Radical initiator

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In chemistry, radical initiators are substances that can produce radical species under mild conditions and promote radical polymerization reactions. These substances generally possess weak bonds—bonds that have small bond dissociation energies. Radical initiators are utilized in industrial processes such as polymer synthesis. Typical examples are halogen molecules, azo compounds, and organic peroxides.

  • Azo compounds (R-N=N-R') can be the precursor of two carbon-centered radicals (R• and R'•) and nitrogen gas upon heating and/or by irradiation. For example, AIBN and ABCN yield isobutyronitrile and cyclohexanecarbonitrile radicals, respectively.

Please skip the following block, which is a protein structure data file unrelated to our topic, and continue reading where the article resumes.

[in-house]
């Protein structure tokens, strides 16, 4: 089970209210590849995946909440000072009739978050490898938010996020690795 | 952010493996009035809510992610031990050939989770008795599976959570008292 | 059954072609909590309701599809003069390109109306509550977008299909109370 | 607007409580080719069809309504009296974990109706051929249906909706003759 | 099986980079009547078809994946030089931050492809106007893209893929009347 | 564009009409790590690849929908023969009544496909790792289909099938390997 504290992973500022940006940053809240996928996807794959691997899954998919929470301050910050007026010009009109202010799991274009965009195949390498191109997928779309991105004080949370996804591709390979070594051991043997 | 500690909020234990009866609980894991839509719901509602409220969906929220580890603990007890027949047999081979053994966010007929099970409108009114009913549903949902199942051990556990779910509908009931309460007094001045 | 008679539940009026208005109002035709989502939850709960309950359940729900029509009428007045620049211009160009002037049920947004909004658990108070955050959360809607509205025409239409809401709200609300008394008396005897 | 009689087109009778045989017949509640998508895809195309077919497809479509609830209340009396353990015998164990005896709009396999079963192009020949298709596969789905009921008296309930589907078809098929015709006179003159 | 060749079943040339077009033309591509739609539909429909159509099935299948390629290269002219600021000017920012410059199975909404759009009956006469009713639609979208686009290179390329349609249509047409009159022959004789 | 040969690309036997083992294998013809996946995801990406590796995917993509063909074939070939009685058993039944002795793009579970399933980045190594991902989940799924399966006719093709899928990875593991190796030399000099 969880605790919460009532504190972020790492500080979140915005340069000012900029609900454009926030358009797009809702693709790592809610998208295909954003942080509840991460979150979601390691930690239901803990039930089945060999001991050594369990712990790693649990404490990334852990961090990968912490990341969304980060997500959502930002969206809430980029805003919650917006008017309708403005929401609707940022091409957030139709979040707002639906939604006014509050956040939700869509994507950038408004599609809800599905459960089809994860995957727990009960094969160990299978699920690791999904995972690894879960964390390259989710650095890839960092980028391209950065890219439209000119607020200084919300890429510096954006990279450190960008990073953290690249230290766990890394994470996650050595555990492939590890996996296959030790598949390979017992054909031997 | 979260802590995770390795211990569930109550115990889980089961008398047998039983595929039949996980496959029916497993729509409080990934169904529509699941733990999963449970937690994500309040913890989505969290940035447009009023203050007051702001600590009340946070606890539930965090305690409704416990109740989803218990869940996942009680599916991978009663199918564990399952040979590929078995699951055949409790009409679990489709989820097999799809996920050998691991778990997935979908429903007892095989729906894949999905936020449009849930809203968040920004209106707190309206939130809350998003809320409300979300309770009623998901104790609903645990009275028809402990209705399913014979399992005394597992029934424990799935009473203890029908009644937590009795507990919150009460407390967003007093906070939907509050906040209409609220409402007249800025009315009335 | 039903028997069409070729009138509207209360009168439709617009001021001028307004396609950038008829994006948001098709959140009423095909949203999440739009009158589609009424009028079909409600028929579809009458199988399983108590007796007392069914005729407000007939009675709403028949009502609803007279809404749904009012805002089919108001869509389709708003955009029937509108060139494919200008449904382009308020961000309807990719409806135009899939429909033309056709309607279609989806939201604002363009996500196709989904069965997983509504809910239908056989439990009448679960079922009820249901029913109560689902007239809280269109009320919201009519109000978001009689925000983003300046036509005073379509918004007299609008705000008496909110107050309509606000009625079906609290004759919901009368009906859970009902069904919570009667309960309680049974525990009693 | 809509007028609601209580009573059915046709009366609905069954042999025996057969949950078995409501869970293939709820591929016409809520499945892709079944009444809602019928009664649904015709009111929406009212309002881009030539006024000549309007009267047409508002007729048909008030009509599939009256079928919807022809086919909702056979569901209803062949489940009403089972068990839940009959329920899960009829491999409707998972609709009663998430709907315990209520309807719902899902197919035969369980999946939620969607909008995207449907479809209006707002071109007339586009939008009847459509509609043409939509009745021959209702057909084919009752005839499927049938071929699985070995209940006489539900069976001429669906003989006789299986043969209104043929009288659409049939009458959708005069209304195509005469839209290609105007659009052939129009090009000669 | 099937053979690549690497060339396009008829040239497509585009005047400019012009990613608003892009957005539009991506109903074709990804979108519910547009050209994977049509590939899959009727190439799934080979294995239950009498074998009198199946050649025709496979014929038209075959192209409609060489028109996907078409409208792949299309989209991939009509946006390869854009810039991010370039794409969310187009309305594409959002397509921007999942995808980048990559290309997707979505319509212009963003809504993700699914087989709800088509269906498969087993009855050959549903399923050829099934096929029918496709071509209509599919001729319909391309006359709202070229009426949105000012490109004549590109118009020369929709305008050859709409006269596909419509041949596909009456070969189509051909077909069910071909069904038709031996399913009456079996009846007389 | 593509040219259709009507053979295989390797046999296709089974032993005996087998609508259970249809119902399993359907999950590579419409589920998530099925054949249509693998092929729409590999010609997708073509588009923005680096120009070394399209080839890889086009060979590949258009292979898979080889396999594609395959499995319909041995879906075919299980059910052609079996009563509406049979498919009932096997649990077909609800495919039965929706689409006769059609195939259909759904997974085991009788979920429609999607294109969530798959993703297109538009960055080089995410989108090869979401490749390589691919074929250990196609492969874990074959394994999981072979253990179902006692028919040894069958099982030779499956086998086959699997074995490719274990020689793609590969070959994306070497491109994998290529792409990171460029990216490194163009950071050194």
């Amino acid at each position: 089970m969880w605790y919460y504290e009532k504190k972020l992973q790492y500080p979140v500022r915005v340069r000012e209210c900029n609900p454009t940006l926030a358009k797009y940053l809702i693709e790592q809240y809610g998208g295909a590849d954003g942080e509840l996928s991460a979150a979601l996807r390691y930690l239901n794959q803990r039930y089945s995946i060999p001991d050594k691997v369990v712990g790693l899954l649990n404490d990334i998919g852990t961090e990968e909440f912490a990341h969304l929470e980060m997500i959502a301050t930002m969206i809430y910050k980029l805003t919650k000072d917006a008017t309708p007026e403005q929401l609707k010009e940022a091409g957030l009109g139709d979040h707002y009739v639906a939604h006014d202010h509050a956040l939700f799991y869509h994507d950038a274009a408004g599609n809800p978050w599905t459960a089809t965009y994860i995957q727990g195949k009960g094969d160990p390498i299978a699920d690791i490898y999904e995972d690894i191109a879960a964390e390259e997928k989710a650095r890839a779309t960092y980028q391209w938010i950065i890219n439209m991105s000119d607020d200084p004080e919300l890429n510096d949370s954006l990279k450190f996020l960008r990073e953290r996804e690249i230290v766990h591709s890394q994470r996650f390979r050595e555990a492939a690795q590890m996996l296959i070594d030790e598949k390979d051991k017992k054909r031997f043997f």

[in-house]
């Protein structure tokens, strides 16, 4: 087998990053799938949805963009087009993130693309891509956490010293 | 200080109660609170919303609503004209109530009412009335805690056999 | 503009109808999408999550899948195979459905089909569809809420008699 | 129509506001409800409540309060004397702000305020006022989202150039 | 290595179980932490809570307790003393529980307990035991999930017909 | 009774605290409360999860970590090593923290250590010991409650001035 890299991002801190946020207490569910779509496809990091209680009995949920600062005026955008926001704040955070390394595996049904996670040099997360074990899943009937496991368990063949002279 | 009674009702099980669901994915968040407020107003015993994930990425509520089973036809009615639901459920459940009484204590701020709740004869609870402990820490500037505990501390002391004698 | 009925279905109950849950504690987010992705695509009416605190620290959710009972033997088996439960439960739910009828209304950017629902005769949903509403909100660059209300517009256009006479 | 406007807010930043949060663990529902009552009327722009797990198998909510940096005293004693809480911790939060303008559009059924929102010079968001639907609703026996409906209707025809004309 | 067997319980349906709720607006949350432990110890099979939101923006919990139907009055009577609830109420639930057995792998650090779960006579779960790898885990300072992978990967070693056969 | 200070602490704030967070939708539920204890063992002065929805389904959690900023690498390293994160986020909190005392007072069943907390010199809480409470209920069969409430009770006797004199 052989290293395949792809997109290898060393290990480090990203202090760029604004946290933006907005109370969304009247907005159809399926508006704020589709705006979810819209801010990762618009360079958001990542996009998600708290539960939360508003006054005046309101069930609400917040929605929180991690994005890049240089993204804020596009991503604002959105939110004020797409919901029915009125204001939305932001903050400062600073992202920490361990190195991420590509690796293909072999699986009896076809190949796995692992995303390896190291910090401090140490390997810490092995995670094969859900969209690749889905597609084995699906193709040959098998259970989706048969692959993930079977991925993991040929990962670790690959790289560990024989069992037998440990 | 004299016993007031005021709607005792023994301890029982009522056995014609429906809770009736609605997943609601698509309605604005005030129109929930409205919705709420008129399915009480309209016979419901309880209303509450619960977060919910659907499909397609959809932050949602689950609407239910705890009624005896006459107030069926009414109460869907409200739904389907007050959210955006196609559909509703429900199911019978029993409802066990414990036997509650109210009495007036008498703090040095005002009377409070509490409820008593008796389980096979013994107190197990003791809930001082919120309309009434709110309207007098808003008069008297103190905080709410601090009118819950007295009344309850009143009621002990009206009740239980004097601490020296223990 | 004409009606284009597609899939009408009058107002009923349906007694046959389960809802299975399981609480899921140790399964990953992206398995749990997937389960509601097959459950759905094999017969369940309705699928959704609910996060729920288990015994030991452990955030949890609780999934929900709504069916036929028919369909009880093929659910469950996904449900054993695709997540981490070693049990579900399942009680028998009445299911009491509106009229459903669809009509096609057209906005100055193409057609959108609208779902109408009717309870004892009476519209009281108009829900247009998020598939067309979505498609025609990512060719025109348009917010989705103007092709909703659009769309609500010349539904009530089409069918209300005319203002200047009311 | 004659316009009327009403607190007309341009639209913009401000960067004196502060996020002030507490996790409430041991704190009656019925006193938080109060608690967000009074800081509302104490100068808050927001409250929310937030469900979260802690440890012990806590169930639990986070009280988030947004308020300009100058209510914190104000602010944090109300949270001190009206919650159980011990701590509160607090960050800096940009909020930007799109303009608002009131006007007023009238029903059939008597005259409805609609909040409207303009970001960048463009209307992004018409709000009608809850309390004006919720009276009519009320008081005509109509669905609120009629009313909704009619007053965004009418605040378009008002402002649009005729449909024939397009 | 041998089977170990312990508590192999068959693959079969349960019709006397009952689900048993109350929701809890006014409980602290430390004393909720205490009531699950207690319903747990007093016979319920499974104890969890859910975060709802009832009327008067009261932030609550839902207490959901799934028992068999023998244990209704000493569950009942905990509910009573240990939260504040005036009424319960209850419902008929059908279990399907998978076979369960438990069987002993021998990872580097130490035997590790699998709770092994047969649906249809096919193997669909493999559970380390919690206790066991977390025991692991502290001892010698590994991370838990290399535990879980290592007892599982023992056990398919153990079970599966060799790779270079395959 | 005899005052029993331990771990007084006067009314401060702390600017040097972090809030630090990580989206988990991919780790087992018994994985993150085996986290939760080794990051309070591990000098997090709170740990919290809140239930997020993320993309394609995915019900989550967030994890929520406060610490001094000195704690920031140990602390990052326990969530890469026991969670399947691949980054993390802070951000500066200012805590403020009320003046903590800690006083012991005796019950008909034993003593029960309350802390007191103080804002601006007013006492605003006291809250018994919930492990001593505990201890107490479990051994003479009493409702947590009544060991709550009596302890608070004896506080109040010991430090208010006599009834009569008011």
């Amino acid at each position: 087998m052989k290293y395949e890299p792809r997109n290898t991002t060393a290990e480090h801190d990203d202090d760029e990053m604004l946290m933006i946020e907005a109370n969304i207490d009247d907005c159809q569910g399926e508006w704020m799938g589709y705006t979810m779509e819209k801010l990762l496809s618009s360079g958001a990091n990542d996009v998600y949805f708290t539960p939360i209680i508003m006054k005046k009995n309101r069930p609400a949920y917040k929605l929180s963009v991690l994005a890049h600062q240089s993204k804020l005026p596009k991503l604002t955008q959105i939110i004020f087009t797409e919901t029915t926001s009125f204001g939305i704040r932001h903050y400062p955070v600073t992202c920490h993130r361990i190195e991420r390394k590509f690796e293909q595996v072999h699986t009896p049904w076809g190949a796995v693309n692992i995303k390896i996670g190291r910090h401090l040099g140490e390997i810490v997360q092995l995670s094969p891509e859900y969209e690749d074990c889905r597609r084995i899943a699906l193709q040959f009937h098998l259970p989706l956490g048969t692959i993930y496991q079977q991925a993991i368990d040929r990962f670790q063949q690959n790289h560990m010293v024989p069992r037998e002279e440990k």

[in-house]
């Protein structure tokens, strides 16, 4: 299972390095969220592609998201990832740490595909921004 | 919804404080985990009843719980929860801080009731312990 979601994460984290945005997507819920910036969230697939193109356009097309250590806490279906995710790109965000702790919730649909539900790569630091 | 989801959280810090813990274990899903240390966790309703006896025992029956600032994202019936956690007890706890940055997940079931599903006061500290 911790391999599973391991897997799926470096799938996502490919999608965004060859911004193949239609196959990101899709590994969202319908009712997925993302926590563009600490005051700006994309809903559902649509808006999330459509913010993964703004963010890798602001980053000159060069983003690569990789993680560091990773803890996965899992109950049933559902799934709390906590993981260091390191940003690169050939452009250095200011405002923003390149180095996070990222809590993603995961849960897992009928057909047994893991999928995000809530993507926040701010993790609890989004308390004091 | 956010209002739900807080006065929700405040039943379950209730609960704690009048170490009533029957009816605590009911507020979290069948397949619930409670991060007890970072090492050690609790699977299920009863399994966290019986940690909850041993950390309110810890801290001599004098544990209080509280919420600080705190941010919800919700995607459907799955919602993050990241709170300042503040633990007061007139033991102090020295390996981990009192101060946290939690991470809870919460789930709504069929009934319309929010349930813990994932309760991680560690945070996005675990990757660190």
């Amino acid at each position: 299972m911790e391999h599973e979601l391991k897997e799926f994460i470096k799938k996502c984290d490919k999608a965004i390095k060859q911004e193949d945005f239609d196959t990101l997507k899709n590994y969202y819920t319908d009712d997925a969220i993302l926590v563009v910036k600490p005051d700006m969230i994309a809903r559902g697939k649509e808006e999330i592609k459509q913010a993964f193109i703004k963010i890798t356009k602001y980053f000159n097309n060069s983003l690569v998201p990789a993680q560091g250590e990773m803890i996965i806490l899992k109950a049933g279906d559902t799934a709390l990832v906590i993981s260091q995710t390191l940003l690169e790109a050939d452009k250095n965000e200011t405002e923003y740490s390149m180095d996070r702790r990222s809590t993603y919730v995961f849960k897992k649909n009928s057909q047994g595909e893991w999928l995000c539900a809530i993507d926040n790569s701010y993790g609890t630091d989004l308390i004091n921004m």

Radical initiators, especially azo compounds and organic peroxides, are inherently unstable. They must be kept in a cool place or refrigerated. Care should be taken with the handling of the compounds or an explosion may occur.

See also: Initiator